A group of people free from both political and public pressure could determine spending on large construction projects in Annapolis under a plan supported by several city aldermen.
The city council is considering a charter amendment to create an independent revenue authority to oversee multimillion-dollar developments. The council will hold a public hearing on the matter today at 7 p.m.
"From a financial standpoint, this is a new direction for the city of Annapolis," said Alderman Carl O. Snowden of the 5th Ward, chairman of the council Finance Committee and supporter of the charter change. "This could serve as a catalyst for major revitalization in the city."
Revenue authorities are small corporate boards that sell bonds and collect fees to finance high-priced projects, from stadiums to parking garages. An authority is governed by board members who are appointed by local government officials.
Some residents fiercely resist the revenue authority plan, saying it would serve as a back-door route for projects that never secured local government approval, such as a downtown conference center on West Street.
"I think the city is looking for someone else to put money in the conference center, and this most recent push for a revenue authority has everything to do with that," said Deborah Povich, a resident who has lobbied against proposals for a revenue authority.
The Annapolis conference center proposal died last year when supporters failed to get money from the Maryland legislature. In the past several weeks, independent studies have suggested the state might benefit from a conference center in Montgomery County rather than in Annapolis.
But Annapolis officials say the push for a revenue authority has nothing to do with a conference center and everything to do with efficiency.
The present procedure of going through the city council can be )) time-consuming because of hearings and political disputes, they say, whereas authorities can operate with the independence of a private business.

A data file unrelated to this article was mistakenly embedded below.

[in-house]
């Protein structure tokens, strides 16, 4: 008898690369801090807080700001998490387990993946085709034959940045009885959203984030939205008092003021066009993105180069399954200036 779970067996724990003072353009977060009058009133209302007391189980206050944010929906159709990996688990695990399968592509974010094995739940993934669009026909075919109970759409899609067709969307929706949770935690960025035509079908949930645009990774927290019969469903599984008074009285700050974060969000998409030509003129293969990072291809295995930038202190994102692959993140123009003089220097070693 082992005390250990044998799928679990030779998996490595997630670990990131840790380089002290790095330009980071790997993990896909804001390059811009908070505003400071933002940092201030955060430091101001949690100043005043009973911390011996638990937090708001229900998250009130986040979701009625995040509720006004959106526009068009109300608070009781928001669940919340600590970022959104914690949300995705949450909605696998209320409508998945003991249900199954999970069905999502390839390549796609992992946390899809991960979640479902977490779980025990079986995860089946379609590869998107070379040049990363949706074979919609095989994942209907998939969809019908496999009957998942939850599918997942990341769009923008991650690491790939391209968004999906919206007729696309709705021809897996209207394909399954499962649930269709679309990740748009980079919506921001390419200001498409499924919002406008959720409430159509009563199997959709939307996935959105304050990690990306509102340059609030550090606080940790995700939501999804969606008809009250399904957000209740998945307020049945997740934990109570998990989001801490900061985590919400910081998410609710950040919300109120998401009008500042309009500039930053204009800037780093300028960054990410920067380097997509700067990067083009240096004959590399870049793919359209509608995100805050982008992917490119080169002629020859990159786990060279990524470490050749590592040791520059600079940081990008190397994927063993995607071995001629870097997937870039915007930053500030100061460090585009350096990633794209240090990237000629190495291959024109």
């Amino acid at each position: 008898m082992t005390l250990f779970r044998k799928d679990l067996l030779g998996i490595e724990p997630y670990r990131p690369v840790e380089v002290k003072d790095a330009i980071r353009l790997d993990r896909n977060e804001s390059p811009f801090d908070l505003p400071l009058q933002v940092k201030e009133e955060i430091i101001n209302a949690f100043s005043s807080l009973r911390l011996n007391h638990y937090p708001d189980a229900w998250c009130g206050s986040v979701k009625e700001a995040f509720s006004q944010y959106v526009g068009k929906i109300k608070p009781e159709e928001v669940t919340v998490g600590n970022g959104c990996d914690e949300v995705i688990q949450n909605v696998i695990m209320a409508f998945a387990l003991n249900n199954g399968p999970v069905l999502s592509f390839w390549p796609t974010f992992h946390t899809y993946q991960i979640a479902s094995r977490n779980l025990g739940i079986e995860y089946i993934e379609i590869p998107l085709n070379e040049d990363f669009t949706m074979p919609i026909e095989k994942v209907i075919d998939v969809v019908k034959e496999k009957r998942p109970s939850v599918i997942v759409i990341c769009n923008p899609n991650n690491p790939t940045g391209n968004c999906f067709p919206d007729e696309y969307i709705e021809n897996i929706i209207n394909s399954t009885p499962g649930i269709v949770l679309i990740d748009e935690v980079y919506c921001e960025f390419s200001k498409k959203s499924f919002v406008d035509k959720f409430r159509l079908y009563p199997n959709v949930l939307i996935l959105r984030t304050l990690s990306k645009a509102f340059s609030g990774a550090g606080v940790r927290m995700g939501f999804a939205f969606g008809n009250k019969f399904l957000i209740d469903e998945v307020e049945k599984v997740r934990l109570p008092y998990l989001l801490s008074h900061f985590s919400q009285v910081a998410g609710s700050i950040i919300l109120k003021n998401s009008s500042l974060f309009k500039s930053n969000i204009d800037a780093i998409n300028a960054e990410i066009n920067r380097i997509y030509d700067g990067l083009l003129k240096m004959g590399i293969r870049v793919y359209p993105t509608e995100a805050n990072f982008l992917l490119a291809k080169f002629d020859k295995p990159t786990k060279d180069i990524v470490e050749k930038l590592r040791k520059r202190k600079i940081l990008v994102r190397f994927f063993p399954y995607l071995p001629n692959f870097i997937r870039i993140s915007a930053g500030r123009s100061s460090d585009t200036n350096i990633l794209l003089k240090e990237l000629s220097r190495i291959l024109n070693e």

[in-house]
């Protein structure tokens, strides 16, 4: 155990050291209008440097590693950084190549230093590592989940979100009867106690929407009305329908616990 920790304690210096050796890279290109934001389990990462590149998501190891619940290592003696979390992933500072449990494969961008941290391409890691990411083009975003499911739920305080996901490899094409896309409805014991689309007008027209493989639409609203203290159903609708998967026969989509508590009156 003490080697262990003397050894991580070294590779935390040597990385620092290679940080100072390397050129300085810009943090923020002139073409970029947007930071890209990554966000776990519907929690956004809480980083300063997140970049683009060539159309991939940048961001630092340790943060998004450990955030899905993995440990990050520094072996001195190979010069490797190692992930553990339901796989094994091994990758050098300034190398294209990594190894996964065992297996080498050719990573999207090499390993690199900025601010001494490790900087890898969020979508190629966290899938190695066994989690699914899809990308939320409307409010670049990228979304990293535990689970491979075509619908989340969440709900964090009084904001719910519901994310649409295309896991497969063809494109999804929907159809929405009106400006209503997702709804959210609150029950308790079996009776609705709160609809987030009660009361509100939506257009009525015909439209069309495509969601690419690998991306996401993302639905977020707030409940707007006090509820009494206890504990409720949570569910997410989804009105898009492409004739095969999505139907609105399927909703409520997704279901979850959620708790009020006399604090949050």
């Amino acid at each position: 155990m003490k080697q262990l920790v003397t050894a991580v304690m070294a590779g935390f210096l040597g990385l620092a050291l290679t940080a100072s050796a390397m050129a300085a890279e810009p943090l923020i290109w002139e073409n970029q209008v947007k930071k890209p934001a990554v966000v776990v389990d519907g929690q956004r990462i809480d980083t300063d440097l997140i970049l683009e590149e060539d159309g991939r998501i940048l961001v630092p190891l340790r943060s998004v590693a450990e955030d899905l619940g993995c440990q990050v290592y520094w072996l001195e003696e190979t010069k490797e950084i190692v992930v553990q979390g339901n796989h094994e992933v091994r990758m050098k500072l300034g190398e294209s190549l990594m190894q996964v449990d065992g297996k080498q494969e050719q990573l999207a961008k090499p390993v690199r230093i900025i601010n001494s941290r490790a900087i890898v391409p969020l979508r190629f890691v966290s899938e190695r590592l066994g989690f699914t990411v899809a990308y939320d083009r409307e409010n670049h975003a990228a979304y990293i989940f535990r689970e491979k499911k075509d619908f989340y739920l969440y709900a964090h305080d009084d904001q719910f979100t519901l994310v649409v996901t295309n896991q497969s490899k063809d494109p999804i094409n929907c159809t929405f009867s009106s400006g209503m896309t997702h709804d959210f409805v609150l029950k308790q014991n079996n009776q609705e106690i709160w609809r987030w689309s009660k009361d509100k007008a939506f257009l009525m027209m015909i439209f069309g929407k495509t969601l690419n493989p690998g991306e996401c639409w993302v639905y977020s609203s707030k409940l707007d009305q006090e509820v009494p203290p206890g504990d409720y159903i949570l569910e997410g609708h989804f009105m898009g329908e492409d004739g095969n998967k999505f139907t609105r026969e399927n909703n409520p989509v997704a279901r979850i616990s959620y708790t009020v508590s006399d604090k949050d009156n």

This is not the first time Annapolis has sought to establish an independent financing board. The General Assembly rejected the city's proposal for authority for such a board several years ago. In their latest attempt to achieve their goal, some aldermen are proposing a charter amendment, which does not require state approval.
The charter amendment, which needs city council approval, would give the council power to set up a revenue authority. The council also would have to establish the framework for the authority.
Because the amendment would not limit the revenue authority's power to any one type of project, some critics say that it would open the door for a body with sway over all types of projects in the city. Currently, only Baltimore and Montgomery counties have revenue authorities with such sweeping powers.
In Maryland, most revenue authorities, such as the Prince George's County Parking Authority, the Baltimore City Industrial Development Authority and the Maryland Health and Higher Education Authority, have a narrower scope.
"The potential for abuse is high," said Cynthia L. Eckard, a Homewood resident and an opponent of a conference center and a revenue authority. "This is a tool aldermen can use to get projects they might not ordinarily get, such as parking garages and conference centers."
City officials argue that the council is simply trying to give itself the option of forming a revenue authority by drafting a charter amendment. The council has not yet determined what projects such a panel would oversee or how much power it would have, Ward 8 Alderman Ellen O. Moyer said.
"I cannot imagine how citizens are not going to be involved in determining what projects this authority would oversee," Ms. Moyer said. "The parameters of what a revenue authority could and could not do would go through a very public process."